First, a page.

Irina Starykh

Top Russian biathlete tests positive, leaves national team

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Irina Starykh, the sixth-ranked women’s biathlete in the world this season, will likely not be representing Russia at the Sochi Olympics after saying she was told she failed a drug test Thursday.

“I have received a notification from the IBU [International Biathlon Union] in which it is stated that one of my tests gave a positive result,” Starykh wrote in a letter to the Russian Biathlon Union, which was translated by R-Sport. “This news was a major unexpected event for me. Believe me that I respectfully regret that this story is linked with my name. … I do not have the right or the desire to let down the girls and the whole team.”

Starykh, 26, did not admit to taking a banned substance in the Russian Biathlon Union article and said she wanted her “B” sample tested, according to the letter.

The news came one day after the International Biathlon Union said two Russian biathletes and one Lithuanian biathlete had tested positive but did not name the athletes or the substances.

Starykh had never finished better than 21st in a World Cup event before making two podiums over 13 races this season. She was the top-ranked Russian woman this season and seen as a medal threat in Sochi.

The last time a Winter Olympic medal was stripped came via a female Russian biathlete. In 2006, Russian Olga Pyleva lost a silver medal after testing positive for a banned stimulant.

The world’s best men’s biathlete and the top American chimed in on Twitter on Wednesday, before Starykh was confirmed to have tested positive.

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Chinese figure skating judges banned for biased Olympic scoring

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Two Chinese figure skating judges were suspended by the International Skating Union for biased judging at the PyeongChang Olympics.

Chen Weiguang and Huang Feng had “preferential marking” for top Chinese skaters Jin Boyang (fourth place in PyeongChang) and the silver medalist pairs’ team of Sui Wenjing and Han Cong, respectively, according to the ISU.

Chen was banned two years and excluded from the 2022 Winter Olympics in Beijing. Huang got a one-year ban.

Chen awarded her highest grades of execution scores of the men’s competition to Jin, as well as her second-highest program components scores, trailing only gold medalist Yuzuru Hanyu. Both sets of scores, in both the short and long programs, were out of line with the other eight judges.

“There is evidence of preference for the Chinese skater and prejudice against his strongest competitors,” an ISU report read. “Her marks were completely unrealistic.”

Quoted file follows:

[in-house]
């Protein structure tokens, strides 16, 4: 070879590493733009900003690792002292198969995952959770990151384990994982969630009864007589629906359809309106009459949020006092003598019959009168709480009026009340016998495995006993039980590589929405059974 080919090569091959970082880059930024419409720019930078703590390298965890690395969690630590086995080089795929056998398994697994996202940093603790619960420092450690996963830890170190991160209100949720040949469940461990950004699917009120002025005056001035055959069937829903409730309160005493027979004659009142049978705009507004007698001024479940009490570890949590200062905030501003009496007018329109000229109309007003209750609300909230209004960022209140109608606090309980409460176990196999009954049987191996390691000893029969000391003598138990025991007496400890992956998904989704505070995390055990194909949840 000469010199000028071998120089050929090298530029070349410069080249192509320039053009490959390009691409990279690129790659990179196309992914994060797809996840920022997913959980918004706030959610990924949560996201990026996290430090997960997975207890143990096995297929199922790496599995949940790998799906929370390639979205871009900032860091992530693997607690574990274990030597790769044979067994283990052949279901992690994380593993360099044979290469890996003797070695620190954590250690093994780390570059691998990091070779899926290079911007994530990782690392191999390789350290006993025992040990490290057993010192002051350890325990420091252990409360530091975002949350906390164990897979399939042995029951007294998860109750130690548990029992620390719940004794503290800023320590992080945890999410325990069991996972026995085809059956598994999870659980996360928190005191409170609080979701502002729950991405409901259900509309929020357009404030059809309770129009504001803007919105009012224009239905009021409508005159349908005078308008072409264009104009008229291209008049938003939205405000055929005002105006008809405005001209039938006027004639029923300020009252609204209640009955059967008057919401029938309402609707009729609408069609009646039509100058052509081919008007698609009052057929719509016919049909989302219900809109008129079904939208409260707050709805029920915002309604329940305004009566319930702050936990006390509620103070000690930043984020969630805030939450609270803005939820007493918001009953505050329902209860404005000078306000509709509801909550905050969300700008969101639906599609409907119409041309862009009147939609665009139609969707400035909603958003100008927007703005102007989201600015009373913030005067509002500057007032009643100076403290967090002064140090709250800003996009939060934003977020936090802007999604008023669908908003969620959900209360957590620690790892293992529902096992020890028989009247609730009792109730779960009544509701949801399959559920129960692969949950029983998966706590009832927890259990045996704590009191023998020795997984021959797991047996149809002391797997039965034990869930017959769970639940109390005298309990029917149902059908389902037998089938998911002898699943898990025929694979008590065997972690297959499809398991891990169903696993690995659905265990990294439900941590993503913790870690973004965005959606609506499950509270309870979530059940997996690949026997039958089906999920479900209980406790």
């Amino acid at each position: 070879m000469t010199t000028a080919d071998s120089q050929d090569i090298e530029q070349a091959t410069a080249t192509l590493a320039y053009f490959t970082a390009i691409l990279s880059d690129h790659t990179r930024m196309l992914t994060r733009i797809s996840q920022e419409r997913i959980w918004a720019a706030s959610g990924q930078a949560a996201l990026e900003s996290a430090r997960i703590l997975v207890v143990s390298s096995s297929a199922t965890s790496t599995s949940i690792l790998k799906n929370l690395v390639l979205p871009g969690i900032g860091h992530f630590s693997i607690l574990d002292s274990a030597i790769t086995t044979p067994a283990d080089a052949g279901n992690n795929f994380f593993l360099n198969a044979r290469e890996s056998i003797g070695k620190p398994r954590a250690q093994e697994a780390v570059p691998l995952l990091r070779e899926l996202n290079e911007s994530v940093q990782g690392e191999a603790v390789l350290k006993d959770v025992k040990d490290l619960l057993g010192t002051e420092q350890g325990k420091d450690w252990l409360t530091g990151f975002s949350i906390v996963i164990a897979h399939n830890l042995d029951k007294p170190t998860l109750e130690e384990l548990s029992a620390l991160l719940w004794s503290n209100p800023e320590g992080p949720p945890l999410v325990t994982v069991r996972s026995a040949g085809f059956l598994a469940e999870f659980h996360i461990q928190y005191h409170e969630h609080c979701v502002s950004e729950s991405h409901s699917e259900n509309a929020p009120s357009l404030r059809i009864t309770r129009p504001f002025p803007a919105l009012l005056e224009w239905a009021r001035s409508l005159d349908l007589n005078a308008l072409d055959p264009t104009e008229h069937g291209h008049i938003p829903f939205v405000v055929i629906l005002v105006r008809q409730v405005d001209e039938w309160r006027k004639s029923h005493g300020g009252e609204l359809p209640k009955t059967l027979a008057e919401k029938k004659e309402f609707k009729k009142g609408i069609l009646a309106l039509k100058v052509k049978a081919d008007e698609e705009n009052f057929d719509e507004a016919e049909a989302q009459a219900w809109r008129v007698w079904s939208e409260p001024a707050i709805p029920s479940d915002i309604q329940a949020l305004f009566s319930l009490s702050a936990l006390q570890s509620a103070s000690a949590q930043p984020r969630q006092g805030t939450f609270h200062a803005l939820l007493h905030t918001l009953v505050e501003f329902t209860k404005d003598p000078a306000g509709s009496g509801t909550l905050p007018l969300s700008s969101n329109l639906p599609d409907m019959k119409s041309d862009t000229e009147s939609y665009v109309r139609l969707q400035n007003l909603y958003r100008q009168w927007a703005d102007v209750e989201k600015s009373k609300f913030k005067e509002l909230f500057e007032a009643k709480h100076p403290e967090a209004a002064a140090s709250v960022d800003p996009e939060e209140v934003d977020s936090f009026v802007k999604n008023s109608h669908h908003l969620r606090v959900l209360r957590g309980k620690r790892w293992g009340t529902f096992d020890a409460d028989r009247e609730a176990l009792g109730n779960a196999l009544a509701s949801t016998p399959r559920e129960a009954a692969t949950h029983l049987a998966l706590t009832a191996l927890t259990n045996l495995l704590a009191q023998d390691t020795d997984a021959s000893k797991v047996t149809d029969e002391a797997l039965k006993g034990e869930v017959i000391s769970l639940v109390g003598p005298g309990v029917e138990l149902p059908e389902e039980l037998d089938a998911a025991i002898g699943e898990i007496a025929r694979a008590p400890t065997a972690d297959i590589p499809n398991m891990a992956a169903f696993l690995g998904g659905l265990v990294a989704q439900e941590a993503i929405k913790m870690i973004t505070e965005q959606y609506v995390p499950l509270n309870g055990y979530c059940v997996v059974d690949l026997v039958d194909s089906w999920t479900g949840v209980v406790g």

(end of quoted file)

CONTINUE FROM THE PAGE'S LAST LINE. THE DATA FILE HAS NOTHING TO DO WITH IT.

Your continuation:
The pairs’ judge Huang “obviously favored his pair also vis-à-vis the other top candidates for the Olympic gold medal,” the ISU said in a report, referencing inflated scores for Sui and Han and lower scores for gold and bronze medalists Aljona Savchenko and Bruno Massot of Germany and Meagan Duhamel and Eric Radford of Canada.

Huang was warned one month before the Olympics by the ISU for biased judging at the December 2017 Grand Prix Final pairs’ event.

Both suspensions are subject to appeal to the Court of Arbitration for Sport.

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Javier Fernandez to skip Grand Prix, still compete next season

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Javier Fernandez, who in PyeongChang became the first Spanish Olympic figure skating medalist, will skip the fall Grand Prix series but return for January’s European Championships, which could be his final competition.

Europeans will be Fernandez’s focus for the season, his agent said Tuesday.

Fernandez, 26, added an Olympic bronze medal to his 2015 and 2016 World titles. He has said that his third Olympics in PyeongChang would be his last. But Fernandez did not say he would retire after the Winter Games, though he did skip the world championships in March.

Fernandez now plans to compete in his 13th straight European Championships in Minsk in January. He won the last six titles. It’s unknown if he will continue on to the world championships in Saitama, Japan, in March.

In Fernandez’s absence, the top male singles skaters in the fall Grand Prix season should be double Olympic champion Yuzuru Hanyu, PyeongChang silver medalist Shoma Uno and American Nathan Chen, who was fifth at the Olympics after a disastrous short program but ran away with March’s world title by the largest margin in history.

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